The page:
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Tellium Execs Lengthen Their Locks

Light Reading
News Analysis
Light Reading
11/15/2001

Yesterday, executives from Tellium Inc. (Nasdaq: TELM) agreed to extend the lockup period on their shares another 75 days until after the company announces fourth quarter 2001 results in January (see Tellium Extends Lockup).

Two days ago on November 13, 2001, Tellium’s 180-day lockup period on its shares officially ended. This will allow insiders who obtained shares prior to the company's IPO last May to sell their stock (see Market Gives Tellium a High Five). The result is that as of Tuesday, an additional 77 million shares of the company were released onto the open market. Analysts and investors following the company waited for this date with anticipation, fearing that company executives, venture capitalists, and other investors would start selling large numbers of shares onto the open market, putting pressure on the stock.

As a show of confidence in the company, the management team signed agreements yesterday restricting them from selling their shares until January. In total, the management team holds roughly 14.7 million shares of Tellium stock.

While this may be a nice gesture, in reality it may have minimal impact. The agreement extending the lockup period only includes shares owned by Tellium management. This means that 62 million shares, roughly 80 percent of the shares unlocked on Tuesday, are held by venture capitalists and other investors. Since these investors are not part of the extended lockup period, they may sell their shares at any time.

As of September 30, 2001, Tellium had 112,370,747 shares outstanding, including those held by executives. All told, including outstanding warrants and options, Tellium’s fully diluted common stock totals approximately 143,633,256 shares.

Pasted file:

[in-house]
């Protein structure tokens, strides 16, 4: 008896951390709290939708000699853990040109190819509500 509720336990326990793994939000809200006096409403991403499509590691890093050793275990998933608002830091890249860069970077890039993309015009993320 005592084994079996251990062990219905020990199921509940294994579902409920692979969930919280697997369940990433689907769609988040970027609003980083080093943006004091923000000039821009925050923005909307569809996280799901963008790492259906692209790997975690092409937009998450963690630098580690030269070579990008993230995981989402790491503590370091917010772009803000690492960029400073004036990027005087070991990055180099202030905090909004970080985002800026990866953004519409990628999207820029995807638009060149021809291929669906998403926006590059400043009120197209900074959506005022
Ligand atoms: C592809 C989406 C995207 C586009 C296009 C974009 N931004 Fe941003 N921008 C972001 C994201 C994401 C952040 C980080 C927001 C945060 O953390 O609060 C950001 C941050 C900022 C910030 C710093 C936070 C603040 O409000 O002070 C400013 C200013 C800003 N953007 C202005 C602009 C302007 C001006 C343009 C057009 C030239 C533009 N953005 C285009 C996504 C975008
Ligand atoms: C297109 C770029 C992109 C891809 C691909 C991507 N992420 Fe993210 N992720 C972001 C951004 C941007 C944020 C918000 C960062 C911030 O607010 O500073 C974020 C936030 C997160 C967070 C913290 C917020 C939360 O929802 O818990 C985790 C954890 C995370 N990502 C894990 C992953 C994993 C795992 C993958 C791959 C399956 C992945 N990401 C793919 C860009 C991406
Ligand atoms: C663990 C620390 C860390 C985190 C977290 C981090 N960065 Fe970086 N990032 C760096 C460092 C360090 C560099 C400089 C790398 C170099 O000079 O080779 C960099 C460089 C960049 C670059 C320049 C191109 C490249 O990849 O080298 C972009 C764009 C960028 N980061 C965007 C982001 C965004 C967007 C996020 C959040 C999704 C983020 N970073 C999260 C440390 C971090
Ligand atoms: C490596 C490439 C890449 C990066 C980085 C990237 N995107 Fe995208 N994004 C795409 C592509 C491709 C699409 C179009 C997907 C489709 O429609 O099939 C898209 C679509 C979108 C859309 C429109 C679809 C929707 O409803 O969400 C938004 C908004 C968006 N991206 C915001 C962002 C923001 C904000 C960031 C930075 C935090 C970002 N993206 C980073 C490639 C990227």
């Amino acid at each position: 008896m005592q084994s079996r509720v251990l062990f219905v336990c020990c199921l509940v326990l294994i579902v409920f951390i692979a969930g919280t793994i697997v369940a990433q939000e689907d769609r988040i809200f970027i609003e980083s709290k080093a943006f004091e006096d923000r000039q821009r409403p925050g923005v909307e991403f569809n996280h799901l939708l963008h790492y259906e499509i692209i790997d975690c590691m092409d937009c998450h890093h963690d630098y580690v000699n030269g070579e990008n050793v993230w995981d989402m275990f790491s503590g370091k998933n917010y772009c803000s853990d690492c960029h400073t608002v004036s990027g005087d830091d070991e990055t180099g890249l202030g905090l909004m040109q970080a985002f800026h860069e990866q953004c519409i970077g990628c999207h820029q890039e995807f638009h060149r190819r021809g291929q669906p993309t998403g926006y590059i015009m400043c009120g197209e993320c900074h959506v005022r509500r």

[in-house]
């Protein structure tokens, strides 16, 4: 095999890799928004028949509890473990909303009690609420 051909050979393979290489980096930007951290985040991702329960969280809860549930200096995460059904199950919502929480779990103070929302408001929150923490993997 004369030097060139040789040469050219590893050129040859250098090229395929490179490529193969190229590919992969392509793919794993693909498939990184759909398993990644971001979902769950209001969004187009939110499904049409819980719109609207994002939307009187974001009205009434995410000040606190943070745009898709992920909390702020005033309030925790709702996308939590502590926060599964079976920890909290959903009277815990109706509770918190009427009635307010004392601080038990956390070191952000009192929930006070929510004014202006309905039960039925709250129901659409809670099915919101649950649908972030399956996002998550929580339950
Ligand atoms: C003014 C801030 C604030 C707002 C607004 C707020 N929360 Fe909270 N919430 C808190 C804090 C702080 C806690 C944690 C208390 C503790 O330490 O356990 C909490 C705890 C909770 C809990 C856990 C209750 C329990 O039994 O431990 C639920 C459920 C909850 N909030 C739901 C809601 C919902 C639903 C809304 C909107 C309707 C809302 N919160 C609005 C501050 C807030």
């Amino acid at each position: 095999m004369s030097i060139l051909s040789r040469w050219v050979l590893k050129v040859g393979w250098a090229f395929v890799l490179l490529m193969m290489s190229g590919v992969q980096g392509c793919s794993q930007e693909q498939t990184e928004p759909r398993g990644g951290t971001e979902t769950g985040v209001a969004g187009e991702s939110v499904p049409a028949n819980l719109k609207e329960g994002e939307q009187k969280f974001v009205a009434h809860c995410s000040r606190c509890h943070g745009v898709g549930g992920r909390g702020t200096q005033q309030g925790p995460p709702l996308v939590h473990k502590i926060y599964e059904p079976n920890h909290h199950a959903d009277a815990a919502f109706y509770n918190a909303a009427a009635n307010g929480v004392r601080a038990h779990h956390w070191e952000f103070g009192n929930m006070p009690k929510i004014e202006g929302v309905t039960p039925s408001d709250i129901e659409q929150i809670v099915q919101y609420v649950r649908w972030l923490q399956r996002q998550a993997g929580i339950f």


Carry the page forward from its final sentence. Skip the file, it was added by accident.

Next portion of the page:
Tellium executives say the move was meant to send an important message to shareholders who have seen the stock dip below $5 a share in the past couple of months.

"People have no interest in selling stock at these levels. They feel the stock is incredibly undervalued," says Harry Carr, chairman and CEO of Tellium. "Second, we are here to build a great company. I think shareholders should realize we wouldn’t be doing this if we didn’t have confidence in the company’s prospects."

In trading Thursday, Tellium dropped 0.03 (0.52%) to 5.71 at the end of the day.

Tellium, like most of the optical sector, has been hit hard by the uncertainty in the economy and the cutbacks in capital spending by carriers. Like many optical IPOs before it, the key to Tellium's success will lie in expanding its customer base and fundamentals (see Tellium Stock Pops After Earnings and Qwest Slowdown Spooks Investors).

Some analysts covering the company say that this vote of confidence from management is a good sign and it might signal that Tellium has been able to sign up another customer. While Carr has remained tight-lipped on the subject, sources following the company say they believe Deutsche Telekom AG (NYSE: DT) will be announced as Tellium's fourth customer by the end of the quarter.

***
Another rumor about the company has been flying around Wall Street for the past two days: CFO Michael Losch is considering leaving. But both Losch and Carr deny the rumors.